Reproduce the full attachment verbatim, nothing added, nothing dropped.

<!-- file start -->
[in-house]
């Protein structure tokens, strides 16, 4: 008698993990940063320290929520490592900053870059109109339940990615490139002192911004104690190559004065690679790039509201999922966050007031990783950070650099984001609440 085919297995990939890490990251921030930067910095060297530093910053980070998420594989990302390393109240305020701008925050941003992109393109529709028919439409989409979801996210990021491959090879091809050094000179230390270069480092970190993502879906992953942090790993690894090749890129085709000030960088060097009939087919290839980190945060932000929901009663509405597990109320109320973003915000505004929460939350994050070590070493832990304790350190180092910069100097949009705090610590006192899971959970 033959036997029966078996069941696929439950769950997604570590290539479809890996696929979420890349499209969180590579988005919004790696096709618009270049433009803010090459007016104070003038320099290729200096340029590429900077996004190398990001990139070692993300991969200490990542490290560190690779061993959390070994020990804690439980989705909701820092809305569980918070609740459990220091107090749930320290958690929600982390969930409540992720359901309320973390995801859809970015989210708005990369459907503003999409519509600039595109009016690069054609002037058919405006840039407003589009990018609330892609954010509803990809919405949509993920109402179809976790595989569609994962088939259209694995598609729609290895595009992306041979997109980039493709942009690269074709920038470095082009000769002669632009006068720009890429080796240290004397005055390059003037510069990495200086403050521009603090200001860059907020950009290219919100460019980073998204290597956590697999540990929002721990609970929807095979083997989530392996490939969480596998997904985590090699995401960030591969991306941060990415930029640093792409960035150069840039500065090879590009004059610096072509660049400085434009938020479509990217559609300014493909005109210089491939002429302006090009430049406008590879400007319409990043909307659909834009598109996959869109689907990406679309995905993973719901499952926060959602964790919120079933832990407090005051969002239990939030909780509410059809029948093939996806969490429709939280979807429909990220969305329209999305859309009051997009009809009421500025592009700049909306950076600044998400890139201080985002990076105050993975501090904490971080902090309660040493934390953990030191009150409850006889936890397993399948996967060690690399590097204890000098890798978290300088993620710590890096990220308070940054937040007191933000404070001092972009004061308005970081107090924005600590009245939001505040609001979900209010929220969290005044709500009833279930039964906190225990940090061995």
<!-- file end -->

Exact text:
[in-house]
């Protein structure tokens, strides 16, 4: 008698993990940063320290929520490592900053870059109109339940990615490139002192911004104690190559004065690679790039509201999922966050007031990783950070650099984001609440 085919297995990939890490990251921030930067910095060297530093910053980070998420594989990302390393109240305020701008925050941003992109393109529709028919439409989409979801996210990021491959090879091809050094000179230390270069480092970190993502879906992953942090790993690894090749890129085709000030960088060097009939087919290839980190945060932000929901009663509405597990109320109320973003915000505004929460939350994050070590070493832990304790350190180092910069100097949009705090610590006192899971959970 033959036997029966078996069941696929439950769950997604570590290539479809890996696929979420890349499209969180590579988005919004790696096709618009270049433009803010090459007016104070003038320099290729200096340029590429900077996004190398990001990139070692993300991969200490990542490290560190690779061993959390070994020990804690439980989705909701820092809305569980918070609740459990220091107090749930320290958690929600982390969930409540992720359901309320973390995801859809970015989210708005990369459907503003999409519509600039595109009016690069054609002037058919405006840039407003589009990018609330892609954010509803990809919405949509993920109402179809976790595989569609994962088939259209694995598609729609290895595009992306041979997109980039493709942009690269074709920038470095082009000769002669632009006068720009890429080796240290004397005055390059003037510069990495200086403050521009603090200001860059907020950009290219919100460019980073998204290597956590697999540990929002721990609970929807095979083997989530392996490939969480596998997904985590090699995401960030591969991306941060990415930029640093792409960035150069840039500065090879590009004059610096072509660049400085434009938020479509990217559609300014493909005109210089491939002429302006090009430049406008590879400007319409990043909307659909834009598109996959869109689907990406679309995905993973719901499952926060959602964790919120079933832990407090005051969002239990939030909780509410059809029948093939996806969490429709939280979807429909990220969305329209999305859309009051997009009809009421500025592009700049909306950076600044998400890139201080985002990076105050993975501090904490971080902090309660040493934390953990030191009150409850006889936890397993399948996967060690690399590097204890000098890798978290300088993620710590890096990220308070940054937040007191933000404070001092972009004061308005970081107090924005600590009245939001505040609001979900209010929220969290005044709500009833279930039964906190225990940090061995």